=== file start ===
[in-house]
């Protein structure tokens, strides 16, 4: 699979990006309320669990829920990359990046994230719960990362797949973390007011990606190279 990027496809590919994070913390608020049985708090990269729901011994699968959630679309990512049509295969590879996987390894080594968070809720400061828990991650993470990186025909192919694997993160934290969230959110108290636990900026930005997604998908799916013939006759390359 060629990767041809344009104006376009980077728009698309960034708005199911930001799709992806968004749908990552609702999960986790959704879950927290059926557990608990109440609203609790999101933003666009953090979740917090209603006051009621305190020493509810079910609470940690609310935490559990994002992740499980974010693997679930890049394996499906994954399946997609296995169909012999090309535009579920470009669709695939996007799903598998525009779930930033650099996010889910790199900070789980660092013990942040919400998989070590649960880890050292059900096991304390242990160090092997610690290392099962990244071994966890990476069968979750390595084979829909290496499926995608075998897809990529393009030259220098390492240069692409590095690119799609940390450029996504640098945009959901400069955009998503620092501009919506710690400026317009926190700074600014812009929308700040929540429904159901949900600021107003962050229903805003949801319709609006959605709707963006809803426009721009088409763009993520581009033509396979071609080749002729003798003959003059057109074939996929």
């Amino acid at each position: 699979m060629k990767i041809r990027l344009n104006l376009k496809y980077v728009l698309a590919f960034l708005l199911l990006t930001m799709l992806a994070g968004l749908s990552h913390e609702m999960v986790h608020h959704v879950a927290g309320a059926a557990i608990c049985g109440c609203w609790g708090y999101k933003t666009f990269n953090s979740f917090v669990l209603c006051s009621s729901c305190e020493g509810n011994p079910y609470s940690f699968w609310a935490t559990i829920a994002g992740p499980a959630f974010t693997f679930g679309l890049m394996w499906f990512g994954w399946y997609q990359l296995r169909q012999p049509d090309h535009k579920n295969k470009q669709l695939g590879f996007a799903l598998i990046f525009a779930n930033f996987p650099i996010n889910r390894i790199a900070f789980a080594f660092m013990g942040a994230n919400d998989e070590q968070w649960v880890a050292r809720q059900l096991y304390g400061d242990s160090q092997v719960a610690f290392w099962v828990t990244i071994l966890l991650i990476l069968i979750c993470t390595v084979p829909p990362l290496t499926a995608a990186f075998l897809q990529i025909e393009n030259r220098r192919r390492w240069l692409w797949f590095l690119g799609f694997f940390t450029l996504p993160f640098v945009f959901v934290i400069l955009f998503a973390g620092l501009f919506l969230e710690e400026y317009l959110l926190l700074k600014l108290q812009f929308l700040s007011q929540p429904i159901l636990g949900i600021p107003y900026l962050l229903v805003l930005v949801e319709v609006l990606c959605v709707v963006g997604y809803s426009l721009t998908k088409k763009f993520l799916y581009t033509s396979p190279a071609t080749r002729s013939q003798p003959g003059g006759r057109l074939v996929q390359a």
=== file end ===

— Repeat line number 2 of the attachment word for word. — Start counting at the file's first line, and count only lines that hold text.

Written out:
């Protein structure tokens, strides 16, 4: 699979990006309320669990829920990359990046994230719960990362797949973390007011990606190279 990027496809590919994070913390608020049985708090990269729901011994699968959630679309990512049509295969590879996987390894080594968070809720400061828990991650993470990186025909192919694997993160934290969230959110108290636990900026930005997604998908799916013939006759390359 060629990767041809344009104006376009980077728009698309960034708005199911930001799709992806968004749908990552609702999960986790959704879950927290059926557990608990109440609203609790999101933003666009953090979740917090209603006051009621305190020493509810079910609470940690609310935490559990994002992740499980974010693997679930890049394996499906994954399946997609296995169909012999090309535009579920470009669709695939996007799903598998525009779930930033650099996010889910790199900070789980660092013990942040919400998989070590649960880890050292059900096991304390242990160090092997610690290392099962990244071994966890990476069968979750390595084979829909290496499926995608075998897809990529393009030259220098390492240069692409590095690119799609940390450029996504640098945009959901400069955009998503620092501009919506710690400026317009926190700074600014812009929308700040929540429904159901949900600021107003962050229903805003949801319709609006959605709707963006809803426009721009088409763009993520581009033509396979071609080749002729003798003959003059057109074939996929």